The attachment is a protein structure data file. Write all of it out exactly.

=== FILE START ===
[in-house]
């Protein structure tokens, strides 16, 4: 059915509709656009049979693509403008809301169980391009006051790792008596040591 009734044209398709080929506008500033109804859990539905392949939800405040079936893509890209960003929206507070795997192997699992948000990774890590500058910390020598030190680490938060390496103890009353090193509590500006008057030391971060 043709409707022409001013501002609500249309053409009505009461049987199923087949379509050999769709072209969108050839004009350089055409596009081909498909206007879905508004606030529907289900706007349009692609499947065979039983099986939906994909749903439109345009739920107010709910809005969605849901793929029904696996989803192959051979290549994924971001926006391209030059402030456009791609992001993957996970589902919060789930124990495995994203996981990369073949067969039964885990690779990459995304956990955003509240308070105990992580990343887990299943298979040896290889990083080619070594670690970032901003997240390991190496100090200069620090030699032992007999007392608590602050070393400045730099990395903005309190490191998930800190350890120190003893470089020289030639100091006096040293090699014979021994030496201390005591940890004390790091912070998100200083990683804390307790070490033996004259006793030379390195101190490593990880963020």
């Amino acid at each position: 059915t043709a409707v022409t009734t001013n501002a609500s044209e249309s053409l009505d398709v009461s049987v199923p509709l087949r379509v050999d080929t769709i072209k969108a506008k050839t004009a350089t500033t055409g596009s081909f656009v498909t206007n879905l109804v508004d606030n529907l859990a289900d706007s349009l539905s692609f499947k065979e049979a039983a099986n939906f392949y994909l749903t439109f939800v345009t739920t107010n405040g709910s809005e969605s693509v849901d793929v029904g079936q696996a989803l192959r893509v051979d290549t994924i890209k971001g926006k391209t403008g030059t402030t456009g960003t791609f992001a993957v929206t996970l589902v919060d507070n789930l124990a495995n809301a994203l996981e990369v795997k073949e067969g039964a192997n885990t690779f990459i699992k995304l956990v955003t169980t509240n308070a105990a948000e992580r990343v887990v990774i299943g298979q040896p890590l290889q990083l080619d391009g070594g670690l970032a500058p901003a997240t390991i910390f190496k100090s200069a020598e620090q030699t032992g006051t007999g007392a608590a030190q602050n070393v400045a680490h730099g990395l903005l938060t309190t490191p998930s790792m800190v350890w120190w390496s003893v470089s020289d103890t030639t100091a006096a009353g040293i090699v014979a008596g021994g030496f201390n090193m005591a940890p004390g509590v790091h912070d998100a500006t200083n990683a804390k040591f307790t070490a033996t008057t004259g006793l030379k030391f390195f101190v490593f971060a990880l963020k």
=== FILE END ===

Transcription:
[in-house]
């Protein structure tokens, strides 16, 4: 059915509709656009049979693509403008809301169980391009006051790792008596040591 009734044209398709080929506008500033109804859990539905392949939800405040079936893509890209960003929206507070795997192997699992948000990774890590500058910390020598030190680490938060390496103890009353090193509590500006008057030391971060 043709409707022409001013501002609500249309053409009505009461049987199923087949379509050999769709072209969108050839004009350089055409596009081909498909206007879905508004606030529907289900706007349009692609499947065979039983099986939906994909749903439109345009739920107010709910809005969605849901793929029904696996989803192959051979290549994924971001926006391209030059402030456009791609992001993957996970589902919060789930124990495995994203996981990369073949067969039964885990690779990459995304956990955003509240308070105990992580990343887990299943298979040896290889990083080619070594670690970032901003997240390991190496100090200069620090030699032992007999007392608590602050070393400045730099990395903005309190490191998930800190350890120190003893470089020289030639100091006096040293090699014979021994030496201390005591940890004390790091912070998100200083990683804390307790070490033996004259006793030379390195101190490593990880963020």
């Amino acid at each position: 059915t043709a409707v022409t009734t001013n501002a609500s044209e249309s053409l009505d398709v009461s049987v199923p509709l087949r379509v050999d080929t769709i072209k969108a506008k050839t004009a350089t500033t055409g596009s081909f656009v498909t206007n879905l109804v508004d606030n529907l859990a289900d706007s349009l539905s692609f499947k065979e049979a039983a099986n939906f392949y994909l749903t439109f939800v345009t739920t107010n405040g709910s809005e969605s693509v849901d793929v029904g079936q696996a989803l192959r893509v051979d290549t994924i890209k971001g926006k391209t403008g030059t402030t456009g960003t791609f992001a993957v929206t996970l589902v919060d507070n789930l124990a495995n809301a994203l996981e990369v795997k073949e067969g039964a192997n885990t690779f990459i699992k995304l956990v955003t169980t509240n308070a105990a948000e992580r990343v887990v990774i299943g298979q040896p890590l290889q990083l080619d391009g070594g670690l970032a500058p901003a997240t390991i910390f190496k100090s200069a020598e620090q030699t032992g006051t007999g007392a608590a030190q602050n070393v400045a680490h730099g990395l903005l938060t309190t490191p998930s790792m800190v350890w120190w390496s003893v470089s020289d103890t030639t100091a006096a009353g040293i090699v014979a008596g021994g030496f201390n090193m005591a940890p004390g509590v790091h912070d998100a500006t200083n990683a804390k040591f307790t070490a033996t008057t004259g006793l030379k030391f390195f101190v490593f971060a990880l963020k």